J. Rice: Foster care has an expiry date. Whether it is 18, 19, 21 or 24, depending on province or state, at some point a young person who is in permanent foster care receives a letter from the government letting them know that they’re officially on their own.
An adoptive mother of a teenager, Aviva Zuckerman Schure, says:
“Yes, it is true that there are some wonderful foster families who stay in touch and support the young people who have lived with them throughout their lives. But this is the exception, not the rule. We should not depend on the luck one might have to be in a foster family where this may occur to ensure that someone has a lifetime connection to a family.
“When people say things like, ‘Why would you adopt someone nearly 18 years old? What do they need a family for?’ they are forgetting that families are for more than growing up in. They are for growing old with. They are a place to come home to during winter break at university. They are a place to go for Thanksgiving. They are someone to call when you are feeling sick. And they are someone to celebrate with when you get your first job.”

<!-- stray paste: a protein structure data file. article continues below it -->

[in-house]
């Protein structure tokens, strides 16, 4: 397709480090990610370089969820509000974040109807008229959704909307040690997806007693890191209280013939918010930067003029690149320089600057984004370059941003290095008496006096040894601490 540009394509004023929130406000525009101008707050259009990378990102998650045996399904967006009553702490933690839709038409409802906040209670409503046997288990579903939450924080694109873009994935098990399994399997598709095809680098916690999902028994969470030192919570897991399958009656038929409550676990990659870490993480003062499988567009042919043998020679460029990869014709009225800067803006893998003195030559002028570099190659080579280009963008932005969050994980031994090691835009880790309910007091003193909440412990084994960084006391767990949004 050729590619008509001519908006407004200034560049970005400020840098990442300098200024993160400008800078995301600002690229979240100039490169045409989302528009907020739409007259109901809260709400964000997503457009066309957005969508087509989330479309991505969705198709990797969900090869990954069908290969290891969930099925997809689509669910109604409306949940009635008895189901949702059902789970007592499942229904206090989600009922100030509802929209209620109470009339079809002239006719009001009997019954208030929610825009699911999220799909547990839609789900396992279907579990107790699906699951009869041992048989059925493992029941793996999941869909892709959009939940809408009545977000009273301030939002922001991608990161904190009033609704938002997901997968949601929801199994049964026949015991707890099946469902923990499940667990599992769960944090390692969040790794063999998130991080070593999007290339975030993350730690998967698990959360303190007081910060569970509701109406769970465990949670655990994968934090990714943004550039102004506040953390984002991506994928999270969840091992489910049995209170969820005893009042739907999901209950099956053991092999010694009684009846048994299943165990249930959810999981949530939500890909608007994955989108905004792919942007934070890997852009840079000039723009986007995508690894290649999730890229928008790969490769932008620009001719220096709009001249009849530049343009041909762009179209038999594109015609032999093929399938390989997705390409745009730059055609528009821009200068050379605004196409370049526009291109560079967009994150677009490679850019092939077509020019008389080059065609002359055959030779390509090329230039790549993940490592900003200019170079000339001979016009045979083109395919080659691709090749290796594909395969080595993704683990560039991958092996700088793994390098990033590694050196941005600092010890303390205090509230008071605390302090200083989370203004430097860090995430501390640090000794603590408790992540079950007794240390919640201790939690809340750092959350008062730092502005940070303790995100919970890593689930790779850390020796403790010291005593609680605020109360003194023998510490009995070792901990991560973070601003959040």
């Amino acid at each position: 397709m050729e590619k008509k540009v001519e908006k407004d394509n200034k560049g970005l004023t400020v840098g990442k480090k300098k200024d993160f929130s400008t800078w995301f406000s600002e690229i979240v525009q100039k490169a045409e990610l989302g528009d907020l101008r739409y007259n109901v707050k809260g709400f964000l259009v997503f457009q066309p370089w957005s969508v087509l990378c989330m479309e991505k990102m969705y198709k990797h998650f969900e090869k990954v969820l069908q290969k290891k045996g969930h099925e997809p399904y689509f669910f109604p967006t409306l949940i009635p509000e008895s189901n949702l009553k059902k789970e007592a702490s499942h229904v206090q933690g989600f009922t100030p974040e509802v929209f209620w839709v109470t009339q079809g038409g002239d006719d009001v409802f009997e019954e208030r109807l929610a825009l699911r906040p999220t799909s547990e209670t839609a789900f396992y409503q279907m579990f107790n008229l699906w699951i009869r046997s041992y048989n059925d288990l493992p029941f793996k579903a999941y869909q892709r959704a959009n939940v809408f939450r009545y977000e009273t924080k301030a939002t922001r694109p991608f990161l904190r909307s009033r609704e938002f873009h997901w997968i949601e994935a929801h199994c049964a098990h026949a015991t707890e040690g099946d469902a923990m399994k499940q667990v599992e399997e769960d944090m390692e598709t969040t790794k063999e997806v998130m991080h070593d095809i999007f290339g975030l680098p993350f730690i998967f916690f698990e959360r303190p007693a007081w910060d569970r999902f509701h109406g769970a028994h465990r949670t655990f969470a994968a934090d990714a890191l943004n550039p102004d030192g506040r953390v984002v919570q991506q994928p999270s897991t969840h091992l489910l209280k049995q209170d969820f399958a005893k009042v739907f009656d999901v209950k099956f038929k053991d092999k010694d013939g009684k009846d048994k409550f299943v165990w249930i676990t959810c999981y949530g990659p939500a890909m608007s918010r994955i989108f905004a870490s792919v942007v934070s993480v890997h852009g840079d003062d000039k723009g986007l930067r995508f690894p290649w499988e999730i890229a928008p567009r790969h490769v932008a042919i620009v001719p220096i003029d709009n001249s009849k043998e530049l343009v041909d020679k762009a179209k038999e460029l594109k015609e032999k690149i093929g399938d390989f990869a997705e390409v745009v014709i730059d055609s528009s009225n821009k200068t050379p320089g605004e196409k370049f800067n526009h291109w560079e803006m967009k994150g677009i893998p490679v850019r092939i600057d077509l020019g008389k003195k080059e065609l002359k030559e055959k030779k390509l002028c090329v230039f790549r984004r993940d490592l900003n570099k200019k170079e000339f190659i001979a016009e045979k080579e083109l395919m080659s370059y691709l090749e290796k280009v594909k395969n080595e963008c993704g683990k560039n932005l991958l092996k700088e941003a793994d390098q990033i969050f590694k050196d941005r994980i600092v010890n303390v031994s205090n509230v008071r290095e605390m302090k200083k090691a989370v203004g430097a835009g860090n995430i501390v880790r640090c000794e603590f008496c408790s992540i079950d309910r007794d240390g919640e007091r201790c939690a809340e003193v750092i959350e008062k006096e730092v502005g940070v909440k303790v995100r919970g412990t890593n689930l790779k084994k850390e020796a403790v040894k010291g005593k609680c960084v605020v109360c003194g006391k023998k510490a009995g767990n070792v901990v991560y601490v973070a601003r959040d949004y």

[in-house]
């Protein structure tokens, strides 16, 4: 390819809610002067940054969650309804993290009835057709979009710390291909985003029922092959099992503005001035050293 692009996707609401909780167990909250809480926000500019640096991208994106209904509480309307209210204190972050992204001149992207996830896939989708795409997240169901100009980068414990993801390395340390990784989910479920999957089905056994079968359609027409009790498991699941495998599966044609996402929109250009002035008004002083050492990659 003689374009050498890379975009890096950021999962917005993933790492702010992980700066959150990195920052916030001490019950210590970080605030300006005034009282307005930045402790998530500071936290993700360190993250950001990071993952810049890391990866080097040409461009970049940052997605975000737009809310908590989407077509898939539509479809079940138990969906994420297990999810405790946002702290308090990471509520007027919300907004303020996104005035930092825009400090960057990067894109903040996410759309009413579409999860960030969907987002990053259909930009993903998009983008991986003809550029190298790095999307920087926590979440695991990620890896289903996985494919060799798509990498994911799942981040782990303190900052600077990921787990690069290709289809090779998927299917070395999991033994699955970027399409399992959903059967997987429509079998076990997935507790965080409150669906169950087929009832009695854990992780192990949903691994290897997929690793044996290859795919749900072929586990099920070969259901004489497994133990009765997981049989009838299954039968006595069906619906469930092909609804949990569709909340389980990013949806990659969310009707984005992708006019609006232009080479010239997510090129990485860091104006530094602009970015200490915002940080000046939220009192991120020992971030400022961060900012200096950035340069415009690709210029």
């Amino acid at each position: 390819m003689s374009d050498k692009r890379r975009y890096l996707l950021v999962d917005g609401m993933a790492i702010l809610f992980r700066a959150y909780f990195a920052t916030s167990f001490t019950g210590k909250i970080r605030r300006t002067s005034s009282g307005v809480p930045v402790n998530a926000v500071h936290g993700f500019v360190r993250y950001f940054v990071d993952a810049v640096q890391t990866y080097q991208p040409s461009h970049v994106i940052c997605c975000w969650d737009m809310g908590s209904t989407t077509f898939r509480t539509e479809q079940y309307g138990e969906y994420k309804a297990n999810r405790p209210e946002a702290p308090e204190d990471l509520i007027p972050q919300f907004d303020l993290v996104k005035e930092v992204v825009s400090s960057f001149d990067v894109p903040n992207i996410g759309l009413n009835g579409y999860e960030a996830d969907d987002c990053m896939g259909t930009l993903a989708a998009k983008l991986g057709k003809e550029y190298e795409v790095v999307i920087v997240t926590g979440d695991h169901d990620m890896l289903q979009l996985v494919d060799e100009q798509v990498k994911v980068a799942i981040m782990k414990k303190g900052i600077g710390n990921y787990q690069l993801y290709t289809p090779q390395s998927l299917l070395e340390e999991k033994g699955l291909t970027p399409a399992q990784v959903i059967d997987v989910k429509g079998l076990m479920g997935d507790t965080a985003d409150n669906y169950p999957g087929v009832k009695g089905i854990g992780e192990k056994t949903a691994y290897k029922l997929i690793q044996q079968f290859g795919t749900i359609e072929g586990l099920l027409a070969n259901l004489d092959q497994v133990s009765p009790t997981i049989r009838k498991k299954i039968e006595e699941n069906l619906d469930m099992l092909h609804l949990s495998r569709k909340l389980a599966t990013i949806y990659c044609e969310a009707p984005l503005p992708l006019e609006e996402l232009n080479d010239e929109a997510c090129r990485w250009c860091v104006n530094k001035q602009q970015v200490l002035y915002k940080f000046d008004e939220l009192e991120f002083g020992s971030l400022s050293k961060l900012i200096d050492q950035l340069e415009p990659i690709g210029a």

November is Adoption Awareness Month, a time to celebrate adoptive families and raise awareness about adoption in British Columbia. It’s an opportunity to celebrate, promote, advocate for and have a conversation about adoption. It gives us the chance to raise awareness for the 1,000 kids in government care in British Columbia who are still waiting to be adopted.
Adopting a child may not necessarily mean adopting a child you don’t know. There are many forms of adoption, including families adopting family members, adoption by a step-parent or adopting a child in foster care.
It used to be that only married, heterosexual couples could adopt. In 1996, British Columbia adopted a new
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Adoption Act, which enabled same-sex couples to apply to adopt as couples, rather than separately, for the first time in Canada.
There is much work to do to achieve higher adoption rates in the province, but I would like to applaud the Minister of Children and Family Development for the lift that she provided in 2014 to improve adoption rates in British Columbia.